> >>>>> name
> >>>> conflicts.
> >>>>> If two config files specify bean X, Spring will gladly just use
the
> >>>>> last
> >>>> one.  I've
> >>>>> already found multiply defined beans in ACS, but things still just
> >>>> happen to work.
> >>>>> Having multiple contexts also defines initialization order.  We
can
> >>>> ensure that
> >>>>> the framework is loaded and ready before child context are loaded
> >>>>> and
> >>>> started.
> >>>>> (we kind of do this today with ComponentLifeCycle, but its a hack
in
> >>>>> my
> >>>> mind).
> >>>>> Additionally, when things start you will know, loading context
> >>>>> "crapping
> >>>> plug X".
> >>>>> If spring fails to initialize, the issue it there.  Today, if spring
> >>>> fails to start, it
> >>>>> could be one of over 500 beans causing the weird problem.  The list
> >>>>> goes
> >>>> on
> >>>>> and on.
> >>>>>
> >>>>> Finally, this is the big one and why I really want contexts.  I
have
> >>>> some notes on
> >>>>> the wiki [1] that you might want to read through.  Basically I want
> >>>>> to
> >>>> get to a
> >>>>> more flexible deployment model that allows both a single monolithic
> >>>>> JVM
> >>>> as
> >>>>> today and also a fully distributed system.  Having contexts in
> >>>>> hierarchy
> >>>> will
> >>>>> enable me to accomplish this.  By selecting which contexts are
> >>>>> loaded at runtime will determine what role the JVM takes on.  The
> >>>>> contexts help
> >>>> people
> >>>>> better understand how the distributed architecture will work too,
> >>>>> when
> >>>> we get
> >>>>> there.
> >>>>>
> >>>>> Frank, trust me, I hate complex things.  I don't want OSGi,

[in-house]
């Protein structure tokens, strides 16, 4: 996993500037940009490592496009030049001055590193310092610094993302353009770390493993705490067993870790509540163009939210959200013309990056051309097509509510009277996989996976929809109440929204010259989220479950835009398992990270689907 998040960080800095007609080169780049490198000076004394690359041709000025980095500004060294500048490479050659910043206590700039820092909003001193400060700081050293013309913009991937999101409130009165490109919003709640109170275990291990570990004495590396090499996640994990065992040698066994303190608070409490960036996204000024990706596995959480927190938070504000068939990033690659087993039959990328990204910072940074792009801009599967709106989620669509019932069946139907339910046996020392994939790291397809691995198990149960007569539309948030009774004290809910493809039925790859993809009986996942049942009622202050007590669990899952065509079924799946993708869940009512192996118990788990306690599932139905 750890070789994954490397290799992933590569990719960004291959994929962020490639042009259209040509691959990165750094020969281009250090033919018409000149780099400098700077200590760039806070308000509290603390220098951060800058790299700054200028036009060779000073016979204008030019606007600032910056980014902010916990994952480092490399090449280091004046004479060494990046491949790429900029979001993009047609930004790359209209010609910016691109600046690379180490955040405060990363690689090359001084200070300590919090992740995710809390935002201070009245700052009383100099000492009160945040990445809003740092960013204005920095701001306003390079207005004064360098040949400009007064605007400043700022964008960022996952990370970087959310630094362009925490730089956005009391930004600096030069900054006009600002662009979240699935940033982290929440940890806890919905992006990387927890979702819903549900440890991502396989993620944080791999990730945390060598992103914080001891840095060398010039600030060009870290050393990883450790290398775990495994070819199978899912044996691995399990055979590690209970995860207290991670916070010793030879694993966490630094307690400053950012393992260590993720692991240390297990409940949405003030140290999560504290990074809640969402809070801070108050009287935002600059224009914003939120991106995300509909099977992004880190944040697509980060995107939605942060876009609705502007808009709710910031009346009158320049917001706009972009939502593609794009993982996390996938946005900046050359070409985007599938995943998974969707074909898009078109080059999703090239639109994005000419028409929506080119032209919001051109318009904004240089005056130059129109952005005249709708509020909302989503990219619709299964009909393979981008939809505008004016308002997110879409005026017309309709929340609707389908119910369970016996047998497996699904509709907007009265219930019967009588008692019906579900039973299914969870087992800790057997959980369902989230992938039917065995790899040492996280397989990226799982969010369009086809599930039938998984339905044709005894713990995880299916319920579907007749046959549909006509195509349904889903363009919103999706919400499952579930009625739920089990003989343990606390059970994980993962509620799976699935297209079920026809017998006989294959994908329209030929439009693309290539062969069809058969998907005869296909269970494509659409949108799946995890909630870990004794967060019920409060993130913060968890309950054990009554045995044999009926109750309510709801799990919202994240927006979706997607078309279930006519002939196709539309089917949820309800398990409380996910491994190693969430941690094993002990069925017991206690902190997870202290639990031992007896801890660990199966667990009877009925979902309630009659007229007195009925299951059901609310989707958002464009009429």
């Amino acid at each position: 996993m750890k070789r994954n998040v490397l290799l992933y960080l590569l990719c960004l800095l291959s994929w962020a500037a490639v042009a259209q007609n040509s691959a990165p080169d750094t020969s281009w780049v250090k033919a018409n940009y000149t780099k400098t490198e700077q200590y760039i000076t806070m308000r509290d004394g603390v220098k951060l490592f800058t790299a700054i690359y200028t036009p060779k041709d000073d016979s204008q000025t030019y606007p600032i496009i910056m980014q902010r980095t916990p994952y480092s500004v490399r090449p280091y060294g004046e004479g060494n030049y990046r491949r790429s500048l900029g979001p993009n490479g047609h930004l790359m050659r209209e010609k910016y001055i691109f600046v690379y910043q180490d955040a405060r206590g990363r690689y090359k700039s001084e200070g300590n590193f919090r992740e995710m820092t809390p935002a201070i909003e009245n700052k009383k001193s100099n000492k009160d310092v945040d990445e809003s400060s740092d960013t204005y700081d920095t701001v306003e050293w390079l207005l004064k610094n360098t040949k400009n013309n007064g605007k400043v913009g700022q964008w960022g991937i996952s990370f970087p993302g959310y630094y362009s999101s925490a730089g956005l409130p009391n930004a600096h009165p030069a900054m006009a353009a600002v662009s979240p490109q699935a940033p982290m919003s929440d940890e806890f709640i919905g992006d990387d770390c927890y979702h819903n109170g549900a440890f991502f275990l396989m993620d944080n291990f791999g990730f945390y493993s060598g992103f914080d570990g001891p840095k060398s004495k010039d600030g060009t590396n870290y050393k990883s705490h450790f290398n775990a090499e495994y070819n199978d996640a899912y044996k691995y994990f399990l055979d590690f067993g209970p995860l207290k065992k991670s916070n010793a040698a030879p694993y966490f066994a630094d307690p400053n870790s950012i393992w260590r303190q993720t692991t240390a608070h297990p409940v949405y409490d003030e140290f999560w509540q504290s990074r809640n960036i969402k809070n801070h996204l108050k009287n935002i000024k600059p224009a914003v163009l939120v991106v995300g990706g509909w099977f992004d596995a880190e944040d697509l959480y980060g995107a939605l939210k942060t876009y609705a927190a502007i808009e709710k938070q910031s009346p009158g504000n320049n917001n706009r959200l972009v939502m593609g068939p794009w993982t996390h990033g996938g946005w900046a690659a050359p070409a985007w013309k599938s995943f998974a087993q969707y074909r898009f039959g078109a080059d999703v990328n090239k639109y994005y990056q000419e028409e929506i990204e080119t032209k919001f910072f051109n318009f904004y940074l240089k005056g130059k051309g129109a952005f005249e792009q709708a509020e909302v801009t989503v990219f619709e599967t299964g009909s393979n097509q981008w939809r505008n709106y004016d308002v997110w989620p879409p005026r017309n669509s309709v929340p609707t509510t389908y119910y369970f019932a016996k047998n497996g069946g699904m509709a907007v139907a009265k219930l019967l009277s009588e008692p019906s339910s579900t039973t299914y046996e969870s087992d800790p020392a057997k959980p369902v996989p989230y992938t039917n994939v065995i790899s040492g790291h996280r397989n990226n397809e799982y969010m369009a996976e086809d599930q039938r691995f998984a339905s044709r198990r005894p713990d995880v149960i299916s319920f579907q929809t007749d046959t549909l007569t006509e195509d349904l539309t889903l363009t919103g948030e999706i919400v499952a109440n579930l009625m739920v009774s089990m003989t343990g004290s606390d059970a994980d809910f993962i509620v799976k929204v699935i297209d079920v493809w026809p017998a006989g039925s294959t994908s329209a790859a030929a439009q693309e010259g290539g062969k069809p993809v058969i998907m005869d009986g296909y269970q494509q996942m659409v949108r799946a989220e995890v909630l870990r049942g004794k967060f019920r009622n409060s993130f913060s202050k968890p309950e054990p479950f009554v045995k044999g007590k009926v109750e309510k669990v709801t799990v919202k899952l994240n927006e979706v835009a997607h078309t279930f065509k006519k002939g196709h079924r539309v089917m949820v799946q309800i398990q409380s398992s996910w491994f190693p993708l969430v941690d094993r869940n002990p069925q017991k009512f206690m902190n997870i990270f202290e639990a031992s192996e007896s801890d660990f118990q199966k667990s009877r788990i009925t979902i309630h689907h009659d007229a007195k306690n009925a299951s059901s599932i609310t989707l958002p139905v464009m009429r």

> >>>>> classloader
> >>>> magic,
> >>>>> etc.  But I do like organization and a little bit of framework so
> >>>>> that
> >>>> people don't
> >>>>> accidentally shoot themselves in the foot.  I personally like
> >>>>> knowing
> >>>> that I
> >>>>> couldn't have screwed something up, because the framework won't
even
> >>>> allow
> >>>>> it.  If we separate everything as I want today, and then tomorrow
we
> >>>>> say
> >>>> this is
> >>>>> way too much overhead, moving to a flat context is simple.  Don't
> >>>>> think
> >>>> we are
> >>>>> on some slippery slope to classloaders and dependency hell.
> >>>>>
> >>>>> Darren
> >>>>>
> >>>>> [1]
> >>>>>
> >>>>
> https://cwiki.apache.org/confluence/display/CLOUDSTACK/Nothing+to+see+
> >>>> her
> >>>>> e...#Nothingtoseehere...-DeploymentModels
> >>>>>
> >>>>>
> >>>>>
> >>>>> On Wed, Sep 18, 2013 at 11:22 AM, Frank Zhang
> >>>>> <Frank.Zhang@citrix.com>wrote:
> >>>>>
> >>>>>> What's the point in using separate spring context per plugin?
> >>>>>> Separate class loader is the thing I hate most in OSGI, I am
> >>>>>> afraid we are on the same way.
> >>>>>> Frankly speaking, I never see benefits of this *separate* model,
> >>>>>> our project(or most projects) is not like Chrome which has to
> >>>>>> create sandbox for extensions in order to avoid bad plugin screws
> >>>>>> up the whole browser(however, I still see bad plugins screw
up my
> >>>>>> Chrome well).
> >>>>>> Projects like CloudStack using plugin to decouple architecture
> >>>>>> should not introduce many isolations to plugin writer, the point
> >>>>>> preventing wrong use of some components is not making much sense
> >>>>>> to me. If a plugin not following guide(if we have